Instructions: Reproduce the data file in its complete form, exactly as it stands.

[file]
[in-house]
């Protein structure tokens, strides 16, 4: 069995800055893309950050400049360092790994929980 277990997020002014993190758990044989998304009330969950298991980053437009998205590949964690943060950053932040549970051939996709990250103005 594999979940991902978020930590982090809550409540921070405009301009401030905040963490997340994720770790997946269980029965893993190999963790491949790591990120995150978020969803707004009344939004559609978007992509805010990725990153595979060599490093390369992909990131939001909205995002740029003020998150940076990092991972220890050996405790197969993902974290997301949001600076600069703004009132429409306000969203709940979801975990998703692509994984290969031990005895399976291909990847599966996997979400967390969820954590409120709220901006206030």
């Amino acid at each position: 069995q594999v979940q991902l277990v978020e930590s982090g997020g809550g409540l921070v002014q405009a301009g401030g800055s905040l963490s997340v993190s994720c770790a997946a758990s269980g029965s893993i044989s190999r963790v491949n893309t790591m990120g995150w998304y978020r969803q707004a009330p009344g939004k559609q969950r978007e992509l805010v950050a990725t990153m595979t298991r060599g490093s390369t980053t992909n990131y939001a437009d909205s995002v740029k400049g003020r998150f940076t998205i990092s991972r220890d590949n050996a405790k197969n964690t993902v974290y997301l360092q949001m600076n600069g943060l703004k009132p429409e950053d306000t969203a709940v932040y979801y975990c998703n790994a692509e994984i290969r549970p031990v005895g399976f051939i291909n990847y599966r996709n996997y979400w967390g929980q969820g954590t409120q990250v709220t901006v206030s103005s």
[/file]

[in-house]
């Protein structure tokens, strides 16, 4: 069995800055893309950050400049360092790994929980 277990997020002014993190758990044989998304009330969950298991980053437009998205590949964690943060950053932040549970051939996709990250103005 594999979940991902978020930590982090809550409540921070405009301009401030905040963490997340994720770790997946269980029965893993190999963790491949790591990120995150978020969803707004009344939004559609978007992509805010990725990153595979060599490093390369992909990131939001909205995002740029003020998150940076990092991972220890050996405790197969993902974290997301949001600076600069703004009132429409306000969203709940979801975990998703692509994984290969031990005895399976291909990847599966996997979400967390969820954590409120709220901006206030």
């Amino acid at each position: 069995q594999v979940q991902l277990v978020e930590s982090g997020g809550g409540l921070v002014q405009a301009g401030g800055s905040l963490s997340v993190s994720c770790a997946a758990s269980g029965s893993i044989s190999r963790v491949n893309t790591m990120g995150w998304y978020r969803q707004a009330p009344g939004k559609q969950r978007e992509l805010v950050a990725t990153m595979t298991r060599g490093s390369t980053t992909n990131y939001a437009d909205s995002v740029k400049g003020r998150f940076t998205i990092s991972r220890d590949n050996a405790k197969n964690t993902v974290y997301l360092q949001m600076n600069g943060l703004k009132p429409e950053d306000t969203a709940v932040y979801y975990c998703n790994a692509e994984i290969r549970p031990v005895g399976f051939i291909n990847y599966r996709n996997y979400w967390g929980q969820g954590t409120q990250v709220t901006v206030s103005s």